6 March, 2010

1 Tough rhetoric about “control” seems designed to distract attention from the absence of limits of any kind.

2 Liberal Democrat policy on immigration has three main strands : [1]
a) Emphasis on "control"
b) A scheme for directing immigration to some regions
c) Support for illegal immigrants to be allowed to "earn regularisation".

3 There is strong emphasis on the need for control - a theme which features strongly in focus group discussions of immigration. The main Liberal Democrat attack is directed at the absence of checks on individuals as they arrive and depart. These were abolished for EU destinations by the Conservatives in 1994 and for the rest of the world by Labour in 1998. The Liberal Democrats can therefore attack both main parties, pointing out that the government no longer has any idea who is in the country. A scheme to replace the previous system of landing cards with “e-borders” has been in preparation for five years and will have 95% coverage by December 2010. It will not achieve full coverage for another two or three years. Liberal Democrat claims that they would introduce such checks “immediately” are not remotely practicable.

Comment: An easy target but stress on control is entirely hollow in the absence of any overall limits to immigration – only talk of “managed” inward migration.

Regional Migration
4 In an interview on the Andrew Marr show on 17 January 2010, Nick Clegg claimed that other countries had shown that it was "relatively easy" to target immigration at areas with proven labour shortages and away from crowded ones. He may have been thinking of Australia which allows state governments to offer their own incentives for immigrants. This is popular with some states but Australia is not comparable with the UK in this field;

  1. Britain is a small island with a population nearly three times that of Australia which, of course, is a continent.
  2. Consequently, distances are much smaller in respect of subsequent (internal) migration.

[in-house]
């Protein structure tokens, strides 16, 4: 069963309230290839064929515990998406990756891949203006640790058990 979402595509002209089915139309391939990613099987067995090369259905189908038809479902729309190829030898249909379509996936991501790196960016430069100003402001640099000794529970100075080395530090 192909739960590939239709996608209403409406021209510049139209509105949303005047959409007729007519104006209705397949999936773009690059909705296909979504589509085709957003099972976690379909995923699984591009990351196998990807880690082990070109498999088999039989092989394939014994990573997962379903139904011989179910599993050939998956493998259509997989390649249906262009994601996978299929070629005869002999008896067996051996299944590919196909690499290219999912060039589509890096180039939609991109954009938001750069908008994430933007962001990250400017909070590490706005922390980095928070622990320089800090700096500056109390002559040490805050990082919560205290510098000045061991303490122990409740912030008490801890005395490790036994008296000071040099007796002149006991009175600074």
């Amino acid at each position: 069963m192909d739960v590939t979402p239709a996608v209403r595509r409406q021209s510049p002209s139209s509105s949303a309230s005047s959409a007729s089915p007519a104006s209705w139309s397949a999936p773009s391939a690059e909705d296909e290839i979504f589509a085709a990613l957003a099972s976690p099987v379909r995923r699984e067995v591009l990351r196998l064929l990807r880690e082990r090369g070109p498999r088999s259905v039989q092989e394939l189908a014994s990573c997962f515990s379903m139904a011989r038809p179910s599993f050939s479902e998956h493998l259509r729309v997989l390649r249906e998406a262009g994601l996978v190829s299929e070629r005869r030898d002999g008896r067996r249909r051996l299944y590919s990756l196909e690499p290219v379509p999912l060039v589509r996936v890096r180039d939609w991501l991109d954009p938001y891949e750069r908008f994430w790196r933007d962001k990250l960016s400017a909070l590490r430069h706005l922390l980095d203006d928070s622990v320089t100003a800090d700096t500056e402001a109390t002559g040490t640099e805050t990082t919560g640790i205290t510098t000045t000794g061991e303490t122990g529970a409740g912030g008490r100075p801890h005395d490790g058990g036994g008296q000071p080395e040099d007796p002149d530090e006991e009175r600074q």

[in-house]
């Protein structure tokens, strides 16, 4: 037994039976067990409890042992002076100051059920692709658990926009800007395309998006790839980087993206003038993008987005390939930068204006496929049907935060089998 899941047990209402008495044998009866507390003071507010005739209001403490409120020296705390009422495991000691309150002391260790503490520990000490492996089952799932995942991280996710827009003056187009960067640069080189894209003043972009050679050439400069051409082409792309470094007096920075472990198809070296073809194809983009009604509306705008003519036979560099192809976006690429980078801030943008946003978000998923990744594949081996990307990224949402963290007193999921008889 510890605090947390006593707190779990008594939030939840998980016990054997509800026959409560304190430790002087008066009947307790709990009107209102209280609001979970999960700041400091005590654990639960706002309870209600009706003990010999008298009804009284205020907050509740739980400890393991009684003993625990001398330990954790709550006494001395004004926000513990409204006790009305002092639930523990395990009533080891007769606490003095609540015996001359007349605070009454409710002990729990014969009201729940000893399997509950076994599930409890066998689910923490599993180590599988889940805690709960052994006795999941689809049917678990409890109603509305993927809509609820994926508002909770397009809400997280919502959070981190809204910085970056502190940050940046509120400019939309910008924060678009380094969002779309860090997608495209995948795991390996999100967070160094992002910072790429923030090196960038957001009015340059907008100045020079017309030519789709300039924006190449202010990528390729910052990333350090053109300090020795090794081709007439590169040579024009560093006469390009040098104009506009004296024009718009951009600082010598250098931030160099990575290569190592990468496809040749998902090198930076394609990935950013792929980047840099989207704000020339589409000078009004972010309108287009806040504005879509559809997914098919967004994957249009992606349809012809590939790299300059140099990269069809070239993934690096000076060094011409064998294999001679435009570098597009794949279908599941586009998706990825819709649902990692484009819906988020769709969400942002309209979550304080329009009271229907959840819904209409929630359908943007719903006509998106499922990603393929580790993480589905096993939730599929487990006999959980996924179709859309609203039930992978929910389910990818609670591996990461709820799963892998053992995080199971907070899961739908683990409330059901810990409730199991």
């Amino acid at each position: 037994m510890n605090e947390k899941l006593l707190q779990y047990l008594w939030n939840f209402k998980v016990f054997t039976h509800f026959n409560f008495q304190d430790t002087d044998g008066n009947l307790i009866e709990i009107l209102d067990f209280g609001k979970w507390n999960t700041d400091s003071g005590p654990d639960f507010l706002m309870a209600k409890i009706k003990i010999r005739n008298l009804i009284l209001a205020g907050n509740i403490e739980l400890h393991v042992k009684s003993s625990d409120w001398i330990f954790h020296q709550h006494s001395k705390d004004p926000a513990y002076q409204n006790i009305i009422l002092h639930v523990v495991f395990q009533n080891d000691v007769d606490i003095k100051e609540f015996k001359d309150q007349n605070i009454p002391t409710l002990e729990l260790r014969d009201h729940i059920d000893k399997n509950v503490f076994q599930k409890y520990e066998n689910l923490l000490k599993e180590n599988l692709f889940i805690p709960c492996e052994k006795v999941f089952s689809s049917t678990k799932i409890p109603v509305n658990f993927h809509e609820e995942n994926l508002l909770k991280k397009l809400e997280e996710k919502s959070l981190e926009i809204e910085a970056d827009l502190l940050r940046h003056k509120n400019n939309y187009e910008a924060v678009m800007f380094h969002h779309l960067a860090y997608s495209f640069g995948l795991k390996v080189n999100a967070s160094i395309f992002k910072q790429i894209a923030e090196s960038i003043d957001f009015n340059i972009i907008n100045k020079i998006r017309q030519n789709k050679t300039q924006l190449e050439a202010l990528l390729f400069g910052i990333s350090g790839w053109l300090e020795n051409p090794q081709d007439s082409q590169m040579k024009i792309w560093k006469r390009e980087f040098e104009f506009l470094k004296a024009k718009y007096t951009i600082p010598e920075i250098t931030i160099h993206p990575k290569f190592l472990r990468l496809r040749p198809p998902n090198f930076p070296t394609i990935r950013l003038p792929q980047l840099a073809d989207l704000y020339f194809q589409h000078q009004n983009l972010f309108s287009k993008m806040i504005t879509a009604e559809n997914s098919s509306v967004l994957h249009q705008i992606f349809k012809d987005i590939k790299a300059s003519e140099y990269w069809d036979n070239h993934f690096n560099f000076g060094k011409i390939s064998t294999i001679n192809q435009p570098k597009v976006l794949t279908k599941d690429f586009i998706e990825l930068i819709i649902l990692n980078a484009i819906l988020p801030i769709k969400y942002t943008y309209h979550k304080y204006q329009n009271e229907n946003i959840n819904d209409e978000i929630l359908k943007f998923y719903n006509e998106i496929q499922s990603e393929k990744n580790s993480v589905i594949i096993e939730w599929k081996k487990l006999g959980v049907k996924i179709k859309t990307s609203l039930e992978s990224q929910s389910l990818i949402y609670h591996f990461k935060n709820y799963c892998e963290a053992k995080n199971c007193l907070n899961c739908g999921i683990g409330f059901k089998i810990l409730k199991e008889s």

3. The scheme is difficult to enforce, even in Australia which has a much more effective immigration system as well as exit checks.

5 Nick Clegg suggested that "It is relatively easy, when people register to work that they do so with local authority so you know who is working where. It is plausible. It works in other countries". The aim appears to be to create "post code prisoners" but this would be completely unenforceable in Britain. The local authorities have no powers to dictate where people should live - nor does the central government. The only possibility would be to deport those who were found to be in breach of their immigration conditions. For this to work they would have to be detected (unlikely) and then removed. The removal process is notorious for opportunities for delay. After some years of residence in the UK there would be grounds to claim "a right to family life" (under the European Convention on Human Rights) to which Australia, of course, is not a party. After five years any such regional migrant would be entitled to apply for settlement and/or citizenship whereupon any movement restrictions would lapse.

Comment: Local immigration schemes are impossible to enforce in British conditions. They would rapidly become side doors to settlement.

6 In the specific case of Scotland there is no decline in population. Contrary to popular belief, the population of Scotland has been stable at about 5 million for past half century and is projected to increase by about 7% in the next 25 years. Scots are, indeed, ageing as is the case everywhere in the developed world but all authoritative studies have concluded that immigration is not a solution to the pensions problem. [2] As for the Borders region of Scotland, which Clegg mentioned, the present population is less than 1/5th of 1% of the UK population. To base immigration policy for the UK on the Borders would be a serious case of the tail wagging the dog.